Research and evidence feeds directly into our practice as well as our policy, whether to understand the impact of climate change or to support a campaign to save ancient woodland. Knowledge is the key to ensuring we can engage people and inspire support, as well as develop and advocate effective conservation techniques.

Our conservation research programme

Our research programme addresses evidence gaps and research priorities. It guides our conservation work to protect, restore and create woods in the UK.

We work with scientists on a wide range of projects, from PhDs to large, collaborative partnerships.

About us

Conservation research grants

We fund applied and policy driven research that addresses issues facing the conservation of the UK’s native woods and trees. We welcome research proposals that address our priority research themes and will help us to achieve our strategic goals: to protect, create and restore native woods and trees, for wildlife and for people.  

Apply for a research grant

Our research programme themes

Our work focuses on four key areas identified in our State of the UK’s Woods and Trees 2021 report. 

Credit: David Kjaer /

Woodland extent, condition and wildlife value

Woodland cover is gradually increasing, but woodland wildlife is decreasing.

We know that increasing native woodland cover at a faster rate is the key to addressing climate change and the biodiversity crisis. We gather and cite evidence to push for better protection for existing woodland and the creation of new woodland habitats to benefit wildlife and people.

Credit: Philip Formby / WTML

Benefits to people

Woods and trees are vital for a healthy, happy society.

We use research to understand more about the benefits of trees for people's health and wellbeing, and for the ecosystem services they provide. This evidence helps us advocate for policies that protect and recognise the value of woods and trees.

Credit: WTML

Threats and drivers of change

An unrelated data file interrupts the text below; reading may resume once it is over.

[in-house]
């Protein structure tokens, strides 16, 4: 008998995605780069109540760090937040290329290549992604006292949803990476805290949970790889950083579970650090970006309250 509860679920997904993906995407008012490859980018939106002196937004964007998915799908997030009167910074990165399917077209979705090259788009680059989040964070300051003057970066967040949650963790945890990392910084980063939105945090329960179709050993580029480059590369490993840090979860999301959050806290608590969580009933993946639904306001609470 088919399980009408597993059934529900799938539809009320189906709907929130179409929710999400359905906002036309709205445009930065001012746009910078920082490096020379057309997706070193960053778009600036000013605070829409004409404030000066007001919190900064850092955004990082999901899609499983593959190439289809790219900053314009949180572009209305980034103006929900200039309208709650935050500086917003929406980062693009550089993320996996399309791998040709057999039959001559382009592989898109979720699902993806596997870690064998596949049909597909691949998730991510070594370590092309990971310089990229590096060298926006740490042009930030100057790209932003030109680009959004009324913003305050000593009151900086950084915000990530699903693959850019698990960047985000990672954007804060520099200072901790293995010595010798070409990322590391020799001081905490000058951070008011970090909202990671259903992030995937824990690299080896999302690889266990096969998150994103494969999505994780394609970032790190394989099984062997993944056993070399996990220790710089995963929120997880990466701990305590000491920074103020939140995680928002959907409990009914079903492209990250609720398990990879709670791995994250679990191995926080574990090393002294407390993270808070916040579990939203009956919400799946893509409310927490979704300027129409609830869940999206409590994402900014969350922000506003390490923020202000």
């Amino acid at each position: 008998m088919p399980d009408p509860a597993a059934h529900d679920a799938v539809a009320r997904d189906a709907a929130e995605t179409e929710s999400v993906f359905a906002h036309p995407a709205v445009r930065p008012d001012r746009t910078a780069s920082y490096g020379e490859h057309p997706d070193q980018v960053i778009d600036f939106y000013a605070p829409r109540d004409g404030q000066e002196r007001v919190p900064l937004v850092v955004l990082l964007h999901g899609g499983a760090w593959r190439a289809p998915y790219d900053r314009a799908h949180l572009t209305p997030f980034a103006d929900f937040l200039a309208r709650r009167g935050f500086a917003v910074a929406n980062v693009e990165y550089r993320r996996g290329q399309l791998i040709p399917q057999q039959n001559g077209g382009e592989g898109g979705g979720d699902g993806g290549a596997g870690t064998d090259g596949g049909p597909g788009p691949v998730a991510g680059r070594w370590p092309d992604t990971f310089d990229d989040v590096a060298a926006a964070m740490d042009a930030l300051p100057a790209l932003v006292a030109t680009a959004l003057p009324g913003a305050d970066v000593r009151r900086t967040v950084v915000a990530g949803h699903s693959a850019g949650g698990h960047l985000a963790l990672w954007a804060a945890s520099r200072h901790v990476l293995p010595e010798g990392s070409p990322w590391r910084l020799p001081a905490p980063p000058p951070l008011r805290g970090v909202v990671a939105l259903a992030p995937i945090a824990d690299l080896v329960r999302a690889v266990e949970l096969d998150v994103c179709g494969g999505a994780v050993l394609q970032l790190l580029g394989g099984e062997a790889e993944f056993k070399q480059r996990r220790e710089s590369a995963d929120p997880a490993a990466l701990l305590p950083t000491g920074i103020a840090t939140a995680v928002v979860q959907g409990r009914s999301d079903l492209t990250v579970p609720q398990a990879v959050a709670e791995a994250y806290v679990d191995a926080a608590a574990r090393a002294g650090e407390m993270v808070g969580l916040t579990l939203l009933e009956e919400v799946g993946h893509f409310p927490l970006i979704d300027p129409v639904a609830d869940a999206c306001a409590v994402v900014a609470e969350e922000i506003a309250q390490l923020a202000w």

Woods and trees are subject to a barrage of coinciding threats.

We use research to understand more about the pressures affecting the health of woods and trees, including tree diseases, climate change and detrimental human impacts. This helps us manage and control threats on our own estate and advise others on best practices.

Credit: Niall Benvie / WTML

Restoration, creation and management

Not nearly enough is being done to protect and expand the UK's woods and trees.

Our work in woodland management, regeneration and creation is based on the best available evidence. It shapes our decisions and is at the core of what we practice and promote.

About us

Tree guards: our research into plastic-free alternatives

We've announced a bold new pledge in the war on waste: no more single-use plastic tree guards on our land from the end of 2021. The commitment puts us at the forefront of the movement to eradicate plastic from planting schemes UK-wide, and we are funding research to find viable alternatives.

Find out more about our research

Our citizen science projects

We harness the efforts of dedicated volunteers to gather data on woods, trees and wildlife throughout the UK. This information is used to help us protect ancient trees, assess the impacts of climate change on wildlife and monitor tree health. 

Conservation publications

We produce a number of reports on our findings and recommendations related to the conservation of woods and trees.

About us

Wood Wise magazine

Delve deeper into the news and science behind our tree and woodland conservation work with Wood Wise magazine.

Browse our back issues

Who we work with

We work closely with other organisations to encourage collaboration and support conservation decision making. 


We're proud to sponsor the Treescapes2021 conference, ‘bringing the future of trees, woodlands and forests into focus’. Treescapes2021 aims to encourage and establish collaborations between early careers researchers and woodland practitioners working on trees in our landscapes – with a focus on treescape resilience, ecosystem services and knowledge sharing mechanisms.

Conservation Evidence

We are an ‘Evidence Champion’, as accredited by Conservation Evidence in association with the University of Cambridge. Conservation Evidence is a resource designed to support conservation decision making. It summarises the documented evidence for the effectiveness of conservation actions. We are committed to putting evidence at the heart of our activities and as part of our Evidence Champion pledge.